Iraq's anti-Israel law only hurts Iraqis - opinion

Iraq’s persecution of Jews, while tragic for the Iraqi Jewish community, has ultimately only led to suffering within Iraq for the Iraqi people.

 IRAQI LAWMAKERS attend a session of parliament in Baghdad, in March. There have been calls for normalization with Israel, but the Iraqi parliament last week passed a law rejecting any such notion. (photo credit: Iraqi Parliament Media Office/Reuters)
IRAQI LAWMAKERS attend a session of parliament in Baghdad, in March. There have been calls for normalization with Israel, but the Iraqi parliament last week passed a law rejecting any such notion.
(photo credit: Iraqi Parliament Media Office/Reuters)

Iraq is a country with a rich Jewish history, including at one time some of the most successful Jews in the world. Yet, across history it has consistently proven to be one of the worst oppressors of the Jewish people. Last week, the Iraqi parliament passed a law criminalizing normalization with Israel under penalty of death, just a few days before the anniversary of an ugly chapter in Iraqi Jewish history: the Farhud. Iraq’s persecution of Jews, while tragic for the Iraqi Jewish community, has ultimately only led to suffering within Iraq for the Iraqi people. This most recent policy of criminalizing normalization with Israel will only continue their tradition of self-damaging policies. 

From June 1-2, 1941, Baghdad, which had a thriving Jewish community and at times served as an example of coexistence between Muslims and Jews, became a war zone for the Jewish community in a horrific pogrom that forever scarred Iraqi Jewry. A violent mob of Muslims, angered by the loss of power of the Nazi-supporting Iraqi regime, began looting and destroying Jewish shops and property on the holiday of Shavuot, after rumors spread that Jews had helped the British in the fall of Rashid Ali’s Nazi-allied government. 

Throughout the holiday, the angry mob escalated from destroying property to raping and murdering Iraqi Jews. In total, 180 Jews were murdered and over 1,000 were injured. Additionally, over 900 Jewish homes were destroyed. The Farhud, which is commemorated this week on June 1-2, was the beginning of the end for the once thriving Jewish community of Iraq.

Iraqi Jews who had previously been neighbors and friends with Iraqi Muslims suddenly became enemies. This pogrom occurred shortly after antisemitic propaganda, with the backing of Nazi Germany, had been published in major Iraqi newspapers. The Nazi party had even begun supporting an Arabic version of the Hitler Youth program, Al-Fatwa.

In the following years, many of Iraq’s Jews yearned for integration and healing, but the persecution intensified in the late 1940s. In 1947 Jewish children were banned from any government schools, and in 1948 the Iraqi government implemented wide scale discriminatory laws including firing all Jews from government positions, criminalizing Zionism, boycotting Jewish businesses, arresting prominent Jewish figures, and in some cases executing them publicly for spying for Israel. These murders were intended to frighten and intimidate the Jewish community, even as Iraq forbade immigration of any kind to Israel. This policy was reversed in 1950 when a policy of expulsion was implemented.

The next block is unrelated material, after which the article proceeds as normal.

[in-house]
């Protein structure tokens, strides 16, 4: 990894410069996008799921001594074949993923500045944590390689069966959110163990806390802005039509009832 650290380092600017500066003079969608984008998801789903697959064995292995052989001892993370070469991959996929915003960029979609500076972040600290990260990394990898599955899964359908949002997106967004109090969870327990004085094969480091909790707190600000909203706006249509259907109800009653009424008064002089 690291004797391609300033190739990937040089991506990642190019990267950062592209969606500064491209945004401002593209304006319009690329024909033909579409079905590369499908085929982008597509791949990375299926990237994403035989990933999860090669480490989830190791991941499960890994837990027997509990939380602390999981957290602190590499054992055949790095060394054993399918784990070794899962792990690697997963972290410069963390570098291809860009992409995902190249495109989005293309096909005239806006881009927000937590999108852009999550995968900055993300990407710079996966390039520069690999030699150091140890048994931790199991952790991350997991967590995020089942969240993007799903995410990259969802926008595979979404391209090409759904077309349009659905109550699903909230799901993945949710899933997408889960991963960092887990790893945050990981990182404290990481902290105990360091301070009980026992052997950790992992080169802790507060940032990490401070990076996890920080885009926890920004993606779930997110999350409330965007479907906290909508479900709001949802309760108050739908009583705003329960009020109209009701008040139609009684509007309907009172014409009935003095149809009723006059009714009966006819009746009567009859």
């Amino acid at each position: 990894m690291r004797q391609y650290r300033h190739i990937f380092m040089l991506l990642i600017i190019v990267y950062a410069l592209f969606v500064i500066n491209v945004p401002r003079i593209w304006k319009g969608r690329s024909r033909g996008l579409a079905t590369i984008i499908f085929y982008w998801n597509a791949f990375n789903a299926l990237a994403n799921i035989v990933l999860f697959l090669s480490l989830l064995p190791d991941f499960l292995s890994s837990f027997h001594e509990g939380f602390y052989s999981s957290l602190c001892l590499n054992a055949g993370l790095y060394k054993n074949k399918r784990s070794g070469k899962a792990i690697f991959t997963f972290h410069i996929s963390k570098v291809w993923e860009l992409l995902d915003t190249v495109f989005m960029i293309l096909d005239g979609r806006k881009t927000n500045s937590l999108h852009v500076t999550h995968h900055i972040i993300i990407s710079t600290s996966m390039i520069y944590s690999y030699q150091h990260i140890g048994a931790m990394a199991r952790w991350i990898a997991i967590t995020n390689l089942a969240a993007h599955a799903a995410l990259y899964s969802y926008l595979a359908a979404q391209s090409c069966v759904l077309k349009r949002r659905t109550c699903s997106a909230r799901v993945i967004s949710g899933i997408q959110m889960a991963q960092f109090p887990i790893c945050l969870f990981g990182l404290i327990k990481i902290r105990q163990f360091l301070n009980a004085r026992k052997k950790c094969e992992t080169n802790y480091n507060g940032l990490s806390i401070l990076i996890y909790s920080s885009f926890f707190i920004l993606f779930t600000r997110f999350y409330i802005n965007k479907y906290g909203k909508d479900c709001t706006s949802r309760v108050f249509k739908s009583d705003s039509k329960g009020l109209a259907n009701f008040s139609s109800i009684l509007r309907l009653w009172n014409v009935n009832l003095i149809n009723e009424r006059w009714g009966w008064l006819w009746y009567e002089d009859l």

This Monument, ‘Prayer,’ in Ramat Gan, is in memory of the Jews who were killed in Iraq during the Farhud pogrom (1941) and in the 1960s.  (credit: Wikimedia Commons)This Monument, ‘Prayer,’ in Ramat Gan, is in memory of the Jews who were killed in Iraq during the Farhud pogrom (1941) and in the 1960s. (credit: Wikimedia Commons)

Over the next few years, approximately 120,000 Jews were driven out of Iraq following multiple terror attacks against the Jewish community, as well as massive persecution and executions at the hands of the government. Iraq drove out their Jewish community with thousands of them leaving completely impoverished after the government confiscated their businesses, homes and properties, and revoked their citizenship. In 1958, the Jewish community lost their status as a community, and Jewish schools and hospitals were taken by the state, without compensation. 

The situation only intensified with the change in power in 1963 under a Ba’athist regime. Jews who remained in Iraq had their assets completely frozen, were forbidden from conducting business, disconnected from society and placed under house arrest. Dozens of Jews were executed for spying throughout the 1960s. This continued through the 1970s and today only an estimated 10 Jews remain in Iraq. The story of Iraqi Jewry is one of the most notorious modern day ethnic cleansing campaigns, but apparently even that wasn’t enough for today’s Iraq.

While there have been calls for normalization with the Jewish state in recent years, the Iraqi parliament last week passed a law rejecting any such notion. The new law states that having ties with Israelis, even business ties, is punishable by life in prison or death. The bill comes in the aftermath of the Abraham Accords, which brought unprecedented partnerships and prosperity to the participating countries. Apparently, Iraq wants no part in a better future for the Iraqi people. 

It’s no coincidence that the same week Iraq passed this outrageous bill, the UAE and Israel passed a $2.5 billion (NIS 8.3 b.) trade agreement. Instead of moving forward to a brighter future in the region, Iraq is latching on to the anti-normalization camp that will continue its descent into chaos, as we have seen with every country that refuses to recognize Israel and persecutes its Jewish communities. If Iraqi leaders cared more about their people than they did about hating Jews, we’d see a very different reality for Iraq-Israel relations, one ensuring mutual success and prosperity for both sides. 

The writer is the CEO of Social Lite Creative and an expert in online antisemitism and hate speech.